Additionally, the average income of the poorest 20% grew at the slowest rate in a decade. The rest of the population saw an increase of around $0.70, taking average incomes to $18.38. In percentage terms, the poorest 20% saw only slightly faster growth than the rest of the population.


Source: Development Initiatives calculations based on World Bank PovcalNet 2018. *P20 refers to the poorest 20% of the global population

The incomes of the poorest people have seen a rapid decline since 2008

The World Bank’s revisions to their previous data have altered the consumption floor estimates. As defined by Martin Ravallion, the consumption floor is an estimate of the minimum level of consumption seen at a permanent basis in the population.

In other words, the consumption floor tries to track the incomes of the very poorest people. The past few versions of PovcalNet – the database where the World Bank publishes all its poverty data – suggested that the consumption floor had largely remained within one or two cents of $1.00 in 2011 purchasing power parity (PPP).

The latest updates suggest that there has in fact been more volatility. The poorest people in the world, those who live at the consumption floor, had seen increases in their incomes, which rose from about $0.99 in 1999 to more than $1.04 in 2008.

However, there has been a rapid decline since then with incomes dropping back to $0.99 in 2015. In other words, the poorest people aren’t just staying at the same level of income while everyone else benefits from progress – they are actually seeing their incomes decrease.


Source: Development Initiatives calculations based on World Bank PovcalNet 2018.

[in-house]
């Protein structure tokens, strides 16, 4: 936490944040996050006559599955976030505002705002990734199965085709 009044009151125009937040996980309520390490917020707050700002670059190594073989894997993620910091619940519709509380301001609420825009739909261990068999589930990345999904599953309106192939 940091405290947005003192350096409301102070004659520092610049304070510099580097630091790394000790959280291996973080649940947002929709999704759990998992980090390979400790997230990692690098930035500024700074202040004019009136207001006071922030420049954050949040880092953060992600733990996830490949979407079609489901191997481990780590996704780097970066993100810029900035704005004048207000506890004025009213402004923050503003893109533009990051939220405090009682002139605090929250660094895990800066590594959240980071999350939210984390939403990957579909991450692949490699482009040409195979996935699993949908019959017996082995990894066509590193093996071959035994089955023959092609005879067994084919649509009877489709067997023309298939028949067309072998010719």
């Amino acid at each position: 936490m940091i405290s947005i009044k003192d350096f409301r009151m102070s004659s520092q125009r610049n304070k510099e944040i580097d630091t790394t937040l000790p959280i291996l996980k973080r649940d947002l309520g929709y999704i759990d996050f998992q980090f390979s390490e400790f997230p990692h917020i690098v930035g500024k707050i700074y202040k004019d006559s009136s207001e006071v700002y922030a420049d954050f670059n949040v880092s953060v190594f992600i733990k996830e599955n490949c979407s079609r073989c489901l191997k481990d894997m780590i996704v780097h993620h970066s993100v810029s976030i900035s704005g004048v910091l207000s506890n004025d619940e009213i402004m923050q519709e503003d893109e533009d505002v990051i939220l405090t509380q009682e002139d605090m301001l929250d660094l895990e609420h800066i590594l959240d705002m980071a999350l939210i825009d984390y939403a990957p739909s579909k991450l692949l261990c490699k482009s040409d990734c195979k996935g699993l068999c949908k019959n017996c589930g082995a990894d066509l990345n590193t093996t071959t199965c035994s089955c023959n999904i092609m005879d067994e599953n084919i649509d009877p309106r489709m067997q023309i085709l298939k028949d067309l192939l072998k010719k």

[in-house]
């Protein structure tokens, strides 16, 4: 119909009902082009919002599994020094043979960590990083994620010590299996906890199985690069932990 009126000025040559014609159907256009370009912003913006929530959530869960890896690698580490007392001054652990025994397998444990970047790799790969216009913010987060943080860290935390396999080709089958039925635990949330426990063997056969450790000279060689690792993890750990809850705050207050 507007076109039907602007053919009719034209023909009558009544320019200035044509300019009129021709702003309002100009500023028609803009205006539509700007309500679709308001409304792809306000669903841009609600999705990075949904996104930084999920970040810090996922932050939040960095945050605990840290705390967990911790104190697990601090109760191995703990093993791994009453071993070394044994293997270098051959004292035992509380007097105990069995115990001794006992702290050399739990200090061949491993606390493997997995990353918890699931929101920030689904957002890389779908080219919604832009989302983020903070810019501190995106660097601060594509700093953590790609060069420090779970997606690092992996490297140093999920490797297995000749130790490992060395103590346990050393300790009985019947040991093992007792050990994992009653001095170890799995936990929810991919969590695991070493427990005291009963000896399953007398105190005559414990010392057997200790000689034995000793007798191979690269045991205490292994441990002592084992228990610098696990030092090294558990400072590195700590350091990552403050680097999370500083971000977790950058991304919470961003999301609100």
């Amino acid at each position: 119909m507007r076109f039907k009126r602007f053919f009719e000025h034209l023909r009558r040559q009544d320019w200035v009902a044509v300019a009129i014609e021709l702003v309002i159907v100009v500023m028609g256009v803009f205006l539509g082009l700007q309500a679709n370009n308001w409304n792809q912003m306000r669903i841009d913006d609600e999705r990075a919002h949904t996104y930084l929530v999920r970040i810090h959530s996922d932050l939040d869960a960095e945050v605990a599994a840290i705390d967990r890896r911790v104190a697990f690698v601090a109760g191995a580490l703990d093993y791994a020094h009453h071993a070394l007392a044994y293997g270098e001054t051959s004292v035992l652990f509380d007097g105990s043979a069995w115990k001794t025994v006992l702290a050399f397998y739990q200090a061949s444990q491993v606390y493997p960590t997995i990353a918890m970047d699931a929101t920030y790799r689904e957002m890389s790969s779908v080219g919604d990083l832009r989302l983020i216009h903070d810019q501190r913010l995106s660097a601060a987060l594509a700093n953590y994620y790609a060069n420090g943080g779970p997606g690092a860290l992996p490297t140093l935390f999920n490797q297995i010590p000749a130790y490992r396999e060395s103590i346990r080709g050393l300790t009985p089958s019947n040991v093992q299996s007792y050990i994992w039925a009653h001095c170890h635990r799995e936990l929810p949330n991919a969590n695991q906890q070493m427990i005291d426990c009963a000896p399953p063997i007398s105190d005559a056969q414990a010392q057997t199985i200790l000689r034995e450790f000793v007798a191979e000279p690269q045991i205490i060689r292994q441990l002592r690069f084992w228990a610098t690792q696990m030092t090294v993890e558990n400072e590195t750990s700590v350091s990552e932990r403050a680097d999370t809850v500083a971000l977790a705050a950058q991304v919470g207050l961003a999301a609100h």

Income growth for the poorest people is lagging and they are likely to be left behind

Viewed from another perspective, we can look at the gains from 2013 to 2015 based on the incomes seen at each point on the global income/consumption percentiles. Doing this creates what was identified by Christoph Lakner and Branko Milanovic [PDF] as an “elephant graph’”. The wealthiest are in the “trunk” where we see a sharp increase among the top percentiles, but overall, those who have seen the highest income growth rates are found around the 50th percentile. For instance, the top 0.1% had a higher growth rate than the bottom 12% globally.

Crucially, the overall distribution demonstrates that while those at the lowest income percentiles in the world may have seen some income growth, they are not seeing the fastest growth in terms either of rates or absolute gains. These populations are likely to be left behind without a significant change in trajectory.

An important caveat to this analysis is that people at the lowest and highest income percentiles generally are not participants in the surveys used for this dataset. It seems plausible that the top 1% has seen substantially higher growth than displayed here.


Source: Development Initiatives calculations based on World Bank PovcalNet 2018.